posted by Laugh_track at 12:45 PM on April 3, 2005

The Mars Volta is in fact a progressive rock band, though apparently they didn't set out to be. But the things you find difficult about the albums are also the same sorts of things uninitiated listeners find difficult about about lots of prog albums, and classical and jazz albums for that matter. The song structures are just too complex and/or unfamiliar to understand in one or two listens. What you have to do is listen repeatedly, like a dozen or two dozen times, and keep paying attention during each listen. Eventually your neocortex will have heard it enough times to begin predicting what comes next, and you will begin to grok it and even enjoy it. You will probably find that the enjoyment phase lasts a lot longer than the enjoyment phase of simpler music, and that you will find yourself thinking of it after not listening to it for a while and getting the urge to pull it out and hear it again. Remember, noise is just a very long pattern.
posted by kindall at 12:56 PM on April 3, 2005


i didnt want to open the PFM pandora's box, I agree with you partly on the assessment, but damn there are gems of reviews that they write:

plus its good to be in the know right? i like being in the know!
posted by stratastar at 1:43 PM on April 3, 2005

The third google hit for "mars volta" led me to The Comatorium, where fans have gathered to try to interpret the lyrics. While one might be tempted to write it off as sophomoric and mushroom-induced, it is probably a strong place to start in answering your question, if you're really interested in finding an answer.
posted by rfordh at 2:11 PM on April 3, 2005

I've seen Mars Volta live twice now, but haven't really listened to their albums (because after seeing them live...well, meh). To me, they seemed pretty similar to free jazz (perhaps Zorn fits in here), and were basically deconstructing "rock" music to disassociate it from standard rhythmic or melodic concepts, which in turn makes the music they play seem noodly. As far as I'm concerned, that's just no fun to listen to, but some people dig it.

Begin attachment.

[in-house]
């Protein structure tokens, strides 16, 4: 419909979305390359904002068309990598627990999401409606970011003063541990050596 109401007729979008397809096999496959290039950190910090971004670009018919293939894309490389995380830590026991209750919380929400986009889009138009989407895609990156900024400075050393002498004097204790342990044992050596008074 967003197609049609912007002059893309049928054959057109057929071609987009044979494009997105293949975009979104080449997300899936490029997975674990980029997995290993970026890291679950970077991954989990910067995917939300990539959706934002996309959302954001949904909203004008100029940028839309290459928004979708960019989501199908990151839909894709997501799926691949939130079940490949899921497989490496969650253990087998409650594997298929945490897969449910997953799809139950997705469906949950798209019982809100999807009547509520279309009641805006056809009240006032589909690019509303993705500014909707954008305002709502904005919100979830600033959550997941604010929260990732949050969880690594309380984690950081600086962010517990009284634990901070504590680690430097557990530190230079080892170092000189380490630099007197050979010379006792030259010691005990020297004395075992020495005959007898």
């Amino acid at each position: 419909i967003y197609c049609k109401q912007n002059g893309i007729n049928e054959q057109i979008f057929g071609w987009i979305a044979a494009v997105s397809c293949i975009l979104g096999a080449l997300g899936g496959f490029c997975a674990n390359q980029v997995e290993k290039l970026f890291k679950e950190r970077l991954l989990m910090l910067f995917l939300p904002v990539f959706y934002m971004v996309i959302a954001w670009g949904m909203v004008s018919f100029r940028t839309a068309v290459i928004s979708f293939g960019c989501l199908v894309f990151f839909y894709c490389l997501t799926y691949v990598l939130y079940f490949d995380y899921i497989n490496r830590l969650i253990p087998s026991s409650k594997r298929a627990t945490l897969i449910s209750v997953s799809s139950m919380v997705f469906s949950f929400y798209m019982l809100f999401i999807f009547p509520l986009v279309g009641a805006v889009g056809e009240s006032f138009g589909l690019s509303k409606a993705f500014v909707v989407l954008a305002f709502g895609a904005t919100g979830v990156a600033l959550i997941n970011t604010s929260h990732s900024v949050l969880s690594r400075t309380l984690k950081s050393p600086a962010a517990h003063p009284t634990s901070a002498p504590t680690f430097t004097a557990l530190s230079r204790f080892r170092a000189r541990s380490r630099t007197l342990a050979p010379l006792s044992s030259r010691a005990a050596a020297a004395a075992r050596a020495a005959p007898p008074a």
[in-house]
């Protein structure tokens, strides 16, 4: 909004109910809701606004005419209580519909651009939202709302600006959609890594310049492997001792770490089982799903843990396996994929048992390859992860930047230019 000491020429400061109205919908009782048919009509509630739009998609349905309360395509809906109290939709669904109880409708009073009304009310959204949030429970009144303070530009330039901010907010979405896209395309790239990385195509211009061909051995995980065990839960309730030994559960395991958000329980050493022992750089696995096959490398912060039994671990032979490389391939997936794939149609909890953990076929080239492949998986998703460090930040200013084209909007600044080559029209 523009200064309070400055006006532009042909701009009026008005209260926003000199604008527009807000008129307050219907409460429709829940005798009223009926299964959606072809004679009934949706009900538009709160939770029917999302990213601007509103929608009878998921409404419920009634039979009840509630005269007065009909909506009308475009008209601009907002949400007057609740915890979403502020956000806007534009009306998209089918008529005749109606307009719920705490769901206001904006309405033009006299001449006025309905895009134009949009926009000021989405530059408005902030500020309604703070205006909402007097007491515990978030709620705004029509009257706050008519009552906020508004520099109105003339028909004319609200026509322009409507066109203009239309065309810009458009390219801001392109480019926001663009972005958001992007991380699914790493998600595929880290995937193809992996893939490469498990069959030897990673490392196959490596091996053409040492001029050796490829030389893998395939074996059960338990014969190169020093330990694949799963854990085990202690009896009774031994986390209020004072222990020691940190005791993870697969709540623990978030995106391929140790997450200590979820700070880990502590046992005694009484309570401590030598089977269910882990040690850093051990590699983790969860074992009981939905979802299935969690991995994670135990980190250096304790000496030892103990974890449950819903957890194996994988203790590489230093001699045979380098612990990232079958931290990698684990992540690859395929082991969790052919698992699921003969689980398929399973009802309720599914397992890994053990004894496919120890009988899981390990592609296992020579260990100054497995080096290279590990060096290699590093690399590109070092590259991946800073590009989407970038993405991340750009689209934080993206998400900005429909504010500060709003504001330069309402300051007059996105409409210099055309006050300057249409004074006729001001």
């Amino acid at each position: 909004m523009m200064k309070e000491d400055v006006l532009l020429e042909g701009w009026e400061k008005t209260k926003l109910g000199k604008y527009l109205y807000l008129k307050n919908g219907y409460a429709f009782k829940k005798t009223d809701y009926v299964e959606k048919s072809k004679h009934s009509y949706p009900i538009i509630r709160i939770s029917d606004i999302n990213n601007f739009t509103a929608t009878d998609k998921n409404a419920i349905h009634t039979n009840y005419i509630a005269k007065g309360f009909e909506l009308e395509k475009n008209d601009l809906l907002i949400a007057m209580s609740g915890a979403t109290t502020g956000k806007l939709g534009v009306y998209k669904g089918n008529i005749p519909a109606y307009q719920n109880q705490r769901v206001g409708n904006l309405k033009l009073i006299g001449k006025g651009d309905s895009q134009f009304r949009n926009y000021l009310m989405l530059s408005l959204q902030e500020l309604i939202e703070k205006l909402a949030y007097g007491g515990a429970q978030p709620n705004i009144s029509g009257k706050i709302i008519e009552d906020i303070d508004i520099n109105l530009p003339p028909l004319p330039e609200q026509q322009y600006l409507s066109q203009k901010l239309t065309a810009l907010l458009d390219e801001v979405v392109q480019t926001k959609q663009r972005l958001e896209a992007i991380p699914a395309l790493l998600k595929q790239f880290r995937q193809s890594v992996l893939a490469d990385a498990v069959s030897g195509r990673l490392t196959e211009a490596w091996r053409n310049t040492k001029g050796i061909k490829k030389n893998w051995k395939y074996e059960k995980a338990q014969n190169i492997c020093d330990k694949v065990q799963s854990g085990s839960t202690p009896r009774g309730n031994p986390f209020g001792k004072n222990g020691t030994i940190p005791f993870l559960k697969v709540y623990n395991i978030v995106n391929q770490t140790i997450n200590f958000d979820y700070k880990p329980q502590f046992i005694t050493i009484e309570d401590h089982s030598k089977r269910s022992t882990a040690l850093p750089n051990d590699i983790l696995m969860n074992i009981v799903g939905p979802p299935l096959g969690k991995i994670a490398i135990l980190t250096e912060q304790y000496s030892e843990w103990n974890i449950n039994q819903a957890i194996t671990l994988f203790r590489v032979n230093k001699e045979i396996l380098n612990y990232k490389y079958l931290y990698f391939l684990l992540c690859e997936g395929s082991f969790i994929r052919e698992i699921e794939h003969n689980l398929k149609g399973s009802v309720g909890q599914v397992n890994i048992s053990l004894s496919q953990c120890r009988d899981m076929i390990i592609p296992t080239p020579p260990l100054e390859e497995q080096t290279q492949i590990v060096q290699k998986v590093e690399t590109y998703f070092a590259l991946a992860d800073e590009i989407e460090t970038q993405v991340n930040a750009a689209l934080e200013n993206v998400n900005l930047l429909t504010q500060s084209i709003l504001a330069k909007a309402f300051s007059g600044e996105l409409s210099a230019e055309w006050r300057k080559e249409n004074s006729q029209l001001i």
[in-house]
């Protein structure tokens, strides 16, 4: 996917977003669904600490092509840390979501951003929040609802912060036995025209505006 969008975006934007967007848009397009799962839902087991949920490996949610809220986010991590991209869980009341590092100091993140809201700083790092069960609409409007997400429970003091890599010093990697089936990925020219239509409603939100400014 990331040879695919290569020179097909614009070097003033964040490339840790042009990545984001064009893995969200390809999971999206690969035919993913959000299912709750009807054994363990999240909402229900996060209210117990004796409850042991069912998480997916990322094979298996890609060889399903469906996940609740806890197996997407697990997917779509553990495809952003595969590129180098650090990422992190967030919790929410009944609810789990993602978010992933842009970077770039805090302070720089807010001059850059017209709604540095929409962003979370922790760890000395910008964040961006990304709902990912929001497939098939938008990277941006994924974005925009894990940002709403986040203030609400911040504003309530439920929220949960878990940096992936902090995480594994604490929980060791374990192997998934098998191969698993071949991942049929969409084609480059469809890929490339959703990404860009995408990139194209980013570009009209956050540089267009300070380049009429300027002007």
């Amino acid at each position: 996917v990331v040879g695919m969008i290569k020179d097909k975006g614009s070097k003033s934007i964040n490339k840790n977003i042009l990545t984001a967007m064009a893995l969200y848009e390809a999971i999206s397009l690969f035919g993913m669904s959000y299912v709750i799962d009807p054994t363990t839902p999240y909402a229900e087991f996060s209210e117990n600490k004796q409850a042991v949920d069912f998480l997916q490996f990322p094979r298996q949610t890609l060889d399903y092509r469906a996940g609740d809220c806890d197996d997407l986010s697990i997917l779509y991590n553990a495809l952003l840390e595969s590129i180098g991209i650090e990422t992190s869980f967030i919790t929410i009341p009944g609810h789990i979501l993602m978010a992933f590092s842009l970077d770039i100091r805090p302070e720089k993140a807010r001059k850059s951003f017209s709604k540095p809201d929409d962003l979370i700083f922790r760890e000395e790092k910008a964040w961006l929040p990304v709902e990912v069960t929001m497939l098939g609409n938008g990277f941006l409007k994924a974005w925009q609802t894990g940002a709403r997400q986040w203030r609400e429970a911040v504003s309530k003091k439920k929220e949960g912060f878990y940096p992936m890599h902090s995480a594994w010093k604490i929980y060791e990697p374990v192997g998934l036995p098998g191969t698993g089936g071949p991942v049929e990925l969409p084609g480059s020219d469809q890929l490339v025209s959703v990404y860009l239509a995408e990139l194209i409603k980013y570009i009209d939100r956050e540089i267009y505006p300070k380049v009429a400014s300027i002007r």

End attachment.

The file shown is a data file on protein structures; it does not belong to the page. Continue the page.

As far as their live show, they spent a lot more time looking like they were rocking out than they did actually rocking out. Omar would only play his guitar about half the time, spending the rest of the concert with it slung around on his back while he danced or clapped. Cedric would toss the mike stand in the air, climp up on amps and do handsprings all over the place, but the band wasn't really playing anything that would make me want to move like that. They looked intense, but they sure didn't sound it.

At the Drive-In was starting to move in this direction (from a punk rock background), but Volta's taken it a couple steps further.
posted by LionIndex at 2:33 PM on April 3, 2005

On a less serious note, there's this article from last Friday's Guardian...
posted by Sonny Jim at 3:22 PM on April 3, 2005

How bizarre... I just learned of this band about 5 days ago. I picked up a copy of both albums and so far, I'm partial to Frances The Mute, but I like both. I would be surprised if anyone who doesn't generally like this particular genre of music, would find anything to like about this band. But I enjoy bands that wander off and explore various moods, musical influences (like the Latin sound in some of the tracks on FtM), silly time signatures, confusing syncopations, etc... all within one track even.

I don't generally get all wound up in the lyrics... not that they aren't important to me. But I don't qualify a song's worth based on how much I like or dislike what the words are or what they mean. I prefer how the vocals sound, the chosen notes, and how the rhythm of the vocals blend/contrast with the rest of the instruments.

I'd be interested to hear of suggestions of other bands in this vein.
posted by Witty at 4:09 PM on April 3, 2005

Kindall hit this one on the nose. It's not background music, but it's complex enough to reward the careful listener.

I think it must have been on my fifth trip through Deloused that I suddenly started really loving the polyrhythmic guitar work in 'Eriatarka.' It's become one of my favorite rock albums, even though I started off hating it.
posted by ikkyu2 at 10:43 PM on April 3, 2005

I've not heard Mars Volta, though I am now interested in doing so and just popped up here to mention Cardiacs as it sounds like the kind of thing Witty might be looking for. Their Sing To God album is probably the greatest record no one's ever heard.

By the way I've loved stuff that sounds like what you're describing for years. As Kindall has noted, it's called Progressive Rock...
posted by Grangousier at 8:17 AM on April 4, 2005

They are stupidly obtuse bullshit. That's the concept. It's for Rush-meets-hardcore wankers.
I can, however, point you in the direction of some really great proggish and free jazz stuff if you prefer.
posted by klangklangston at 8:23 AM on April 4, 2005